Having a baby sort of is ‘living forever’, or at least until the universe can no longer support human (or whatever we evolve into) life. In your direct line of ancestors there is an unbroken chain of people who reproduced while they were still alive (I won’t say ‘had a baby’, and don’t hit me with a technicality like frozen sperm). Your progeny, literally, is an extension of the earliest human – an unbroken chain of the human genome that truly hasn’t died.

    You know, unlike those Neanderthals.

  • Jose

    Living forever is not an ideal, especially if your body continues to decline as you get older. It might be different if you could stay young forever, but even, I’m sure it would be a bore after a while. Your point is well taken, time is valuable and you need to make the most of what you do have. I’m not big on social events, my wife and I are fairly private and although we do have a circle of friends that we enjoy spending time with, we can count on one hand the number of parties or social events we attend in a year. There are quite simply better things we would rather do with our time.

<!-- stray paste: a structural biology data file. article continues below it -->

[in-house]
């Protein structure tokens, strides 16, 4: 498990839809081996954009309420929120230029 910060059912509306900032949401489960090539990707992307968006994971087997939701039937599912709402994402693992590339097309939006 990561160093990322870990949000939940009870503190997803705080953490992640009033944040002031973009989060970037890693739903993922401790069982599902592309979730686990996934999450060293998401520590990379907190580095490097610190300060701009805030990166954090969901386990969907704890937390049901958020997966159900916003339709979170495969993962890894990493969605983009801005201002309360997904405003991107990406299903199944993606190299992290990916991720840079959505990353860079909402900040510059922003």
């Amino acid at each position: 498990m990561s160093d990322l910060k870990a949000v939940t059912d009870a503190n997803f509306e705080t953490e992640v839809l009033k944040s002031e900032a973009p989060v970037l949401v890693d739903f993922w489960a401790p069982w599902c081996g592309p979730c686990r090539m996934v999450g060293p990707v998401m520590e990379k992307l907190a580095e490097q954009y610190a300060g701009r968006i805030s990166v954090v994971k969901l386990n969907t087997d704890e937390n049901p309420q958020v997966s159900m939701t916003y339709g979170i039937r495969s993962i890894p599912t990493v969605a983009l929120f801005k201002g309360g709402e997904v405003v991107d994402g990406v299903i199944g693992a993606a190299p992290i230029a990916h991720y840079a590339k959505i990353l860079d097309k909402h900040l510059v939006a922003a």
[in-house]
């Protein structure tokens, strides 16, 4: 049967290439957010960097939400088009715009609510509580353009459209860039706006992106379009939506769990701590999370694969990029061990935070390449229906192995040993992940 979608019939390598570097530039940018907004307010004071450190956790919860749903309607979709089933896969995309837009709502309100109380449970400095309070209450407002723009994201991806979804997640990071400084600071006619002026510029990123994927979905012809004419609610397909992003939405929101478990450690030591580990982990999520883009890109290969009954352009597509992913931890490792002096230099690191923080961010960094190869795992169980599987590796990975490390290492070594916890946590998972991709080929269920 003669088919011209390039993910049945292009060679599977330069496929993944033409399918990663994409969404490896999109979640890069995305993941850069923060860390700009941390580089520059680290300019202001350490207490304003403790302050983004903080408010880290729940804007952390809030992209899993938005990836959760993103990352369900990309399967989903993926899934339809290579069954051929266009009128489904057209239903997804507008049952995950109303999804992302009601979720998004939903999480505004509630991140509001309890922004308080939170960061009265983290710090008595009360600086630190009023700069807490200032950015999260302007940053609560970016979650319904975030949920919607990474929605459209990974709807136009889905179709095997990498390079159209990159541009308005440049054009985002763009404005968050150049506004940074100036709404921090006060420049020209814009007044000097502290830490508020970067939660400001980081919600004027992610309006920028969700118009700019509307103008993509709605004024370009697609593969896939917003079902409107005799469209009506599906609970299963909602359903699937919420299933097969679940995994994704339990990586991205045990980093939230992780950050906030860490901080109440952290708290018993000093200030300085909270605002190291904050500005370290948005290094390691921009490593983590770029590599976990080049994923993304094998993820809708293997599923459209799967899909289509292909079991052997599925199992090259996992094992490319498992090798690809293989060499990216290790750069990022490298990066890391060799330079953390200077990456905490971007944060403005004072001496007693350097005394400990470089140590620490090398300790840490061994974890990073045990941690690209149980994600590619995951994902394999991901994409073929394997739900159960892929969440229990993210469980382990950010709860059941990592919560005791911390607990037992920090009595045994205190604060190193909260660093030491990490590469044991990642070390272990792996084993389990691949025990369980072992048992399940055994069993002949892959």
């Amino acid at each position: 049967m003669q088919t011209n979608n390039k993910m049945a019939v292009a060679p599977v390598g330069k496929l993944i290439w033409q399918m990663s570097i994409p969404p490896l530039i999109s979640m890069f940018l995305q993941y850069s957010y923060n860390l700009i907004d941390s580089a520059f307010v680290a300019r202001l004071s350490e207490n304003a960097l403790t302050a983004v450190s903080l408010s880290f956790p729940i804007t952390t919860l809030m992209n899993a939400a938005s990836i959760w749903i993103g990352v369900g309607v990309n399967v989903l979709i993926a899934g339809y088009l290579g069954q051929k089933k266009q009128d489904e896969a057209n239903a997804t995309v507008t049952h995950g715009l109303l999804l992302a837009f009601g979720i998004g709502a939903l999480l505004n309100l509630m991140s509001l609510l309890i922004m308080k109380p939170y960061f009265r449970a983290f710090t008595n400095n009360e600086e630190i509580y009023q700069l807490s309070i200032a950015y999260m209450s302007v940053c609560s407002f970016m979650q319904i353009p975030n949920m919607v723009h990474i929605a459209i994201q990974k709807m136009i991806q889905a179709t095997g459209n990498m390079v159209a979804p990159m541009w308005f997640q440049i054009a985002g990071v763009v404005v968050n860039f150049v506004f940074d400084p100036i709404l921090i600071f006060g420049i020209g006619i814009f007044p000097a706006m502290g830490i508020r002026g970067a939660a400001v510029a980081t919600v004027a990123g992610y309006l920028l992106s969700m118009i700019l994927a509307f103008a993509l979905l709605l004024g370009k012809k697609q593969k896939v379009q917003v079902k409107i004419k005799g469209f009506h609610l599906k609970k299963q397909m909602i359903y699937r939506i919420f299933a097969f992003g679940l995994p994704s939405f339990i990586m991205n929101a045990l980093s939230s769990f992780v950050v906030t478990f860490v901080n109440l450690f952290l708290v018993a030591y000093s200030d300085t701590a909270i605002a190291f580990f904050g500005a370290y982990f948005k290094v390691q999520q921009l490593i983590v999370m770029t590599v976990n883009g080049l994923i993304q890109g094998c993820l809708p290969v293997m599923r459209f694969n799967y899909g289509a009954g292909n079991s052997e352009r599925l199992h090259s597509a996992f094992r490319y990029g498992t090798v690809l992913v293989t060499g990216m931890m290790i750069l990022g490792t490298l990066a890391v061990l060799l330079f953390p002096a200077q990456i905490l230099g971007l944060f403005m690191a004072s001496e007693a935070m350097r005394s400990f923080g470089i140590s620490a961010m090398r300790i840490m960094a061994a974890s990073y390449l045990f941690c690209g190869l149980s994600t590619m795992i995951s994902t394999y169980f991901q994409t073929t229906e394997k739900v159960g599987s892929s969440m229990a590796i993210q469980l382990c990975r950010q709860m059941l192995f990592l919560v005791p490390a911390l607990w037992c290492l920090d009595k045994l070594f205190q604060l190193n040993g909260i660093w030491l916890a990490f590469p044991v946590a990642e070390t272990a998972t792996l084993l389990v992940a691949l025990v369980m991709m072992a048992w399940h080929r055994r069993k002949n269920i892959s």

• Mrs PoP @ PlantingOurPennies

    ha, I have absolutely no desire to live forever (I have backup people ready to pull the plug if necessary) – but never really considered that as a reason that we blow off invitations to events like baby showers for people we don’t care about. Honestly, I never really felt like I needed a reason to blow them off. I just did. Okay, I RSVP “no” nicely and occasionally send a card, but that’s the extent of my patience for wasting my time and money on people I don’t care for.